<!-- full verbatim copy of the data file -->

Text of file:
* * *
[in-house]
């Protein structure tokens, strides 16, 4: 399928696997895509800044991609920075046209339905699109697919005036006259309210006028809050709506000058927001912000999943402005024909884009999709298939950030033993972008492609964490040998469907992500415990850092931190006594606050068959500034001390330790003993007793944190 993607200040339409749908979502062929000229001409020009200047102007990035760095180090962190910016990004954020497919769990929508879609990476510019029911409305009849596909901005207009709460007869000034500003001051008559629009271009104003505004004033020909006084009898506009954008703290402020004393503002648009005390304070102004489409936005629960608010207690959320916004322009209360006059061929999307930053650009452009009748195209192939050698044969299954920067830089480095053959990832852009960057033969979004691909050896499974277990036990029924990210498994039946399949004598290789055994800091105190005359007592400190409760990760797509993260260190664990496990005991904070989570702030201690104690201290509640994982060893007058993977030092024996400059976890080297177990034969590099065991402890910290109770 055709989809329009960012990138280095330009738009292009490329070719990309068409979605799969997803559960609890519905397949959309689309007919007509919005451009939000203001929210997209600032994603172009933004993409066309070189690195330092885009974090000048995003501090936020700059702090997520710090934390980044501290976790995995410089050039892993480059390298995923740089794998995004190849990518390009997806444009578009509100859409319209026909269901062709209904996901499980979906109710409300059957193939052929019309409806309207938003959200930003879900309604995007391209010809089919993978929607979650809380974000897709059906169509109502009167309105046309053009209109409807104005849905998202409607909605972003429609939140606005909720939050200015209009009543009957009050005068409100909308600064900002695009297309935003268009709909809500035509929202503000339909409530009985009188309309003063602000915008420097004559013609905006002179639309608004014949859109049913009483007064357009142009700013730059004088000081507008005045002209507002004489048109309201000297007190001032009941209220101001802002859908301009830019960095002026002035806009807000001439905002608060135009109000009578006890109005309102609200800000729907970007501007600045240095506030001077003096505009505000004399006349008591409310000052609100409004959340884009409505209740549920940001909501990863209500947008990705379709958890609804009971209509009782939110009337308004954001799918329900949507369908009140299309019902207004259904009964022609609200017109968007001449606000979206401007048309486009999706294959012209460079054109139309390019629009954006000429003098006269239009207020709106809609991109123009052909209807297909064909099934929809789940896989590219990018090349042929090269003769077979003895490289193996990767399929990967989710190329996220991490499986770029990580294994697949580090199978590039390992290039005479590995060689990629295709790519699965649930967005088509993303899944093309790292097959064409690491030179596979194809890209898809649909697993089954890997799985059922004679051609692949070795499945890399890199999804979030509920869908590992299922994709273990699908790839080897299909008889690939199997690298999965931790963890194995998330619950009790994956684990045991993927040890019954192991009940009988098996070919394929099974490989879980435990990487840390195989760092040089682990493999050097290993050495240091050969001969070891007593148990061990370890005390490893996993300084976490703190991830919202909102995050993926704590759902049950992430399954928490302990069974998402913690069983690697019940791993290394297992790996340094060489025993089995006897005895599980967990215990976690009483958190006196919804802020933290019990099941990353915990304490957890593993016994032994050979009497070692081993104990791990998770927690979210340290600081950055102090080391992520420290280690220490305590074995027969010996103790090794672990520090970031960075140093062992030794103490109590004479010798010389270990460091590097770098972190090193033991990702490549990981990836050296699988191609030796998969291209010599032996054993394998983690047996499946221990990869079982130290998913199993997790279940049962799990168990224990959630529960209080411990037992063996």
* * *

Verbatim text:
[in-house]
């Protein structure tokens, strides 16, 4: 399928696997895509800044991609920075046209339905699109697919005036006259309210006028809050709506000058927001912000999943402005024909884009999709298939950030033993972008492609964490040998469907992500415990850092931190006594606050068959500034001390330790003993007793944190 993607200040339409749908979502062929000229001409020009200047102007990035760095180090962190910016990004954020497919769990929508879609990476510019029911409305009849596909901005207009709460007869000034500003001051008559629009271009104003505004004033020909006084009898506009954008703290402020004393503002648009005390304070102004489409936005629960608010207690959320916004322009209360006059061929999307930053650009452009009748195209192939050698044969299954920067830089480095053959990832852009960057033969979004691909050896499974277990036990029924990210498994039946399949004598290789055994800091105190005359007592400190409760990760797509993260260190664990496990005991904070989570702030201690104690201290509640994982060893007058993977030092024996400059976890080297177990034969590099065991402890910290109770 055709989809329009960012990138280095330009738009292009490329070719990309068409979605799969997803559960609890519905397949959309689309007919007509919005451009939000203001929210997209600032994603172009933004993409066309070189690195330092885009974090000048995003501090936020700059702090997520710090934390980044501290976790995995410089050039892993480059390298995923740089794998995004190849990518390009997806444009578009509100859409319209026909269901062709209904996901499980979906109710409300059957193939052929019309409806309207938003959200930003879900309604995007391209010809089919993978929607979650809380974000897709059906169509109502009167309105046309053009209109409807104005849905998202409607909605972003429609939140606005909720939050200015209009009543009957009050005068409100909308600064900002695009297309935003268009709909809500035509929202503000339909409530009985009188309309003063602000915008420097004559013609905006002179639309608004014949859109049913009483007064357009142009700013730059004088000081507008005045002209507002004489048109309201000297007190001032009941209220101001802002859908301009830019960095002026002035806009807000001439905002608060135009109000009578006890109005309102609200800000729907970007501007600045240095506030001077003096505009505000004399006349008591409310000052609100409004959340884009409505209740549920940001909501990863209500947008990705379709958890609804009971209509009782939110009337308004954001799918329900949507369908009140299309019902207004259904009964022609609200017109968007001449606000979206401007048309486009999706294959012209460079054109139309390019629009954006000429003098006269239009207020709106809609991109123009052909209807297909064909099934929809789940896989590219990018090349042929090269003769077979003895490289193996990767399929990967989710190329996220991490499986770029990580294994697949580090199978590039390992290039005479590995060689990629295709790519699965649930967005088509993303899944093309790292097959064409690491030179596979194809890209898809649909697993089954890997799985059922004679051609692949070795499945890399890199999804979030509920869908590992299922994709273990699908790839080897299909008889690939199997690298999965931790963890194995998330619950009790994956684990045991993927040890019954192991009940009988098996070919394929099974490989879980435990990487840390195989760092040089682990493999050097290993050495240091050969001969070891007593148990061990370890005390490893996993300084976490703190991830919202909102995050993926704590759902049950992430399954928490302990069974998402913690069983690697019940791993290394297992790996340094060489025993089995006897005895599980967990215990976690009483958190006196919804802020933290019990099941990353915990304490957890593993016994032994050979009497070692081993104990791990998770927690979210340290600081950055102090080391992520420290280690220490305590074995027969010996103790090794672990520090970031960075140093062992030794103490109590004479010798010389270990460091590097770098972190090193033991990702490549990981990836050296699988191609030796998969291209010599032996054993394998983690047996499946221990990869079982130290998913199993997790279940049962799990168990224990959630529960209080411990037992063996």